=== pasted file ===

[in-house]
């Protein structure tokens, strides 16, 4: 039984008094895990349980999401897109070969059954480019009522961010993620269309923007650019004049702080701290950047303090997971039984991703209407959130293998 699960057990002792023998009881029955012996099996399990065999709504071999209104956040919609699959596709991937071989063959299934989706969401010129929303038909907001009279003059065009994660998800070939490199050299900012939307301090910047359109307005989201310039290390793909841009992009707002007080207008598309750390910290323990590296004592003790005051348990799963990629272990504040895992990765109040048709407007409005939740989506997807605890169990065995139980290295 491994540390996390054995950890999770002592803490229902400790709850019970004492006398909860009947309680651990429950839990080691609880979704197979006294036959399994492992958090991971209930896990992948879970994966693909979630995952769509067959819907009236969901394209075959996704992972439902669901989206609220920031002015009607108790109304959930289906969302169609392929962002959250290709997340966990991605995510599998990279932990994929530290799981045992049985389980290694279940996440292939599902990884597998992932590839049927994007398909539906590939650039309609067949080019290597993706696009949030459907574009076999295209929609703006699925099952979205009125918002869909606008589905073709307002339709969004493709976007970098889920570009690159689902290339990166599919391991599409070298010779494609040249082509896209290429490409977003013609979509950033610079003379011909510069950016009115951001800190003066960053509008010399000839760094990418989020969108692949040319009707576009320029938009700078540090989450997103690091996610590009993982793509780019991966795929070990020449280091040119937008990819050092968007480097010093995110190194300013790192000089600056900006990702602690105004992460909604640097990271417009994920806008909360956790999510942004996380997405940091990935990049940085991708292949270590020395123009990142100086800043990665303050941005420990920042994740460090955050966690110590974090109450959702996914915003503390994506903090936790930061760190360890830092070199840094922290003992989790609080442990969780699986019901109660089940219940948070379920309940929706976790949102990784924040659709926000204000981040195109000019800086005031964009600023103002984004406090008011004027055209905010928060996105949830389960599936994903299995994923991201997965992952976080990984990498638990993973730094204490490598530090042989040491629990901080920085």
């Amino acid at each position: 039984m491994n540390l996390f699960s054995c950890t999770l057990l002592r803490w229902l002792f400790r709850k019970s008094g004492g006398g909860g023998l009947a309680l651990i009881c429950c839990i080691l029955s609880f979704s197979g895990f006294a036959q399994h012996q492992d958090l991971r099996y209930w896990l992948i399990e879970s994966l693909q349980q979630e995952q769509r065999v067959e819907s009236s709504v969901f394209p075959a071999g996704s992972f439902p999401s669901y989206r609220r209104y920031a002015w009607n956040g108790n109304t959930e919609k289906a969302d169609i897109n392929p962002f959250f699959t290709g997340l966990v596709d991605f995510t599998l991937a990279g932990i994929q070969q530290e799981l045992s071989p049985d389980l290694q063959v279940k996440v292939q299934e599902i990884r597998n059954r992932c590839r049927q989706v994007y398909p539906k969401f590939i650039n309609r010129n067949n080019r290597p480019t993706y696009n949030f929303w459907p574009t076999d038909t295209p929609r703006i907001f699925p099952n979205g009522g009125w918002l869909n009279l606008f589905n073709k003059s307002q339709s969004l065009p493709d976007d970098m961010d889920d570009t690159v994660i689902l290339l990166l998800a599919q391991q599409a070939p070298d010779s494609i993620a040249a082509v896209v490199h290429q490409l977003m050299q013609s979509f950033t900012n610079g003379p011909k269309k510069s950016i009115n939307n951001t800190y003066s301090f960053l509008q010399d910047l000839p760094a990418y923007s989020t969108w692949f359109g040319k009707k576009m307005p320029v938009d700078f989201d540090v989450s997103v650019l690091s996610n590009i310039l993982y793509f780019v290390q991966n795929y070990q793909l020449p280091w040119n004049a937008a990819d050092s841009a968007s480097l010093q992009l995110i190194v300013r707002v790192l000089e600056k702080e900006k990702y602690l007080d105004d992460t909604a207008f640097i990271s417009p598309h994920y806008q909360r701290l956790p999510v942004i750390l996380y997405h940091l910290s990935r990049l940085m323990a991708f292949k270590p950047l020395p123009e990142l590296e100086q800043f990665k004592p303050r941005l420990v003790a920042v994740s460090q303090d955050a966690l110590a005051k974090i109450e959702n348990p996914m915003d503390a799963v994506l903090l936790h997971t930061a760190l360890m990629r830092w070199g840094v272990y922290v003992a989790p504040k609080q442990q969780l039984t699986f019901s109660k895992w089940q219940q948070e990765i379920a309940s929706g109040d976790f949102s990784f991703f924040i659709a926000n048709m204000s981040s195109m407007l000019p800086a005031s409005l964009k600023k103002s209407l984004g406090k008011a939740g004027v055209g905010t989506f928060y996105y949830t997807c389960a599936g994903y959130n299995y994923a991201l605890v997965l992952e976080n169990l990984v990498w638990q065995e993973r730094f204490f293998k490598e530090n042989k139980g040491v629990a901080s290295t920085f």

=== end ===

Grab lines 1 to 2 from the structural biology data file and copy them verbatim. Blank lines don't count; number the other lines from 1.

[in-house]
């Protein structure tokens, strides 16, 4: 039984008094895990349980999401897109070969059954480019009522961010993620269309923007650019004049702080701290950047303090997971039984991703209407959130293998 699960057990002792023998009881029955012996099996399990065999709504071999209104956040919609699959596709991937071989063959299934989706969401010129929303038909907001009279003059065009994660998800070939490199050299900012939307301090910047359109307005989201310039290390793909841009992009707002007080207008598309750390910290323990590296004592003790005051348990799963990629272990504040895992990765109040048709407007409005939740989506997807605890169990065995139980290295 491994540390996390054995950890999770002592803490229902400790709850019970004492006398909860009947309680651990429950839990080691609880979704197979006294036959399994492992958090991971209930896990992948879970994966693909979630995952769509067959819907009236969901394209075959996704992972439902669901989206609220920031002015009607108790109304959930289906969302169609392929962002959250290709997340966990991605995510599998990279932990994929530290799981045992049985389980290694279940996440292939599902990884597998992932590839049927994007398909539906590939650039309609067949080019290597993706696009949030459907574009076999295209929609703006699925099952979205009125918002869909606008589905073709307002339709969004493709976007970098889920570009690159689902290339990166599919391991599409070298010779494609040249082509896209290429490409977003013609979509950033610079003379011909510069950016009115951001800190003066960053509008010399000839760094990418989020969108692949040319009707576009320029938009700078540090989450997103690091996610590009993982793509780019991966795929070990020449280091040119937008990819050092968007480097010093995110190194300013790192000089600056900006990702602690105004992460909604640097990271417009994920806008909360956790999510942004996380997405940091990935990049940085991708292949270590020395123009990142100086800043990665303050941005420990920042994740460090955050966690110590974090109450959702996914915003503390994506903090936790930061760190360890830092070199840094922290003992989790609080442990969780699986019901109660089940219940948070379920309940929706976790949102990784924040659709926000204000981040195109000019800086005031964009600023103002984004406090008011004027055209905010928060996105949830389960599936994903299995994923991201997965992952976080990984990498638990993973730094204490490598530090042989040491629990901080920085």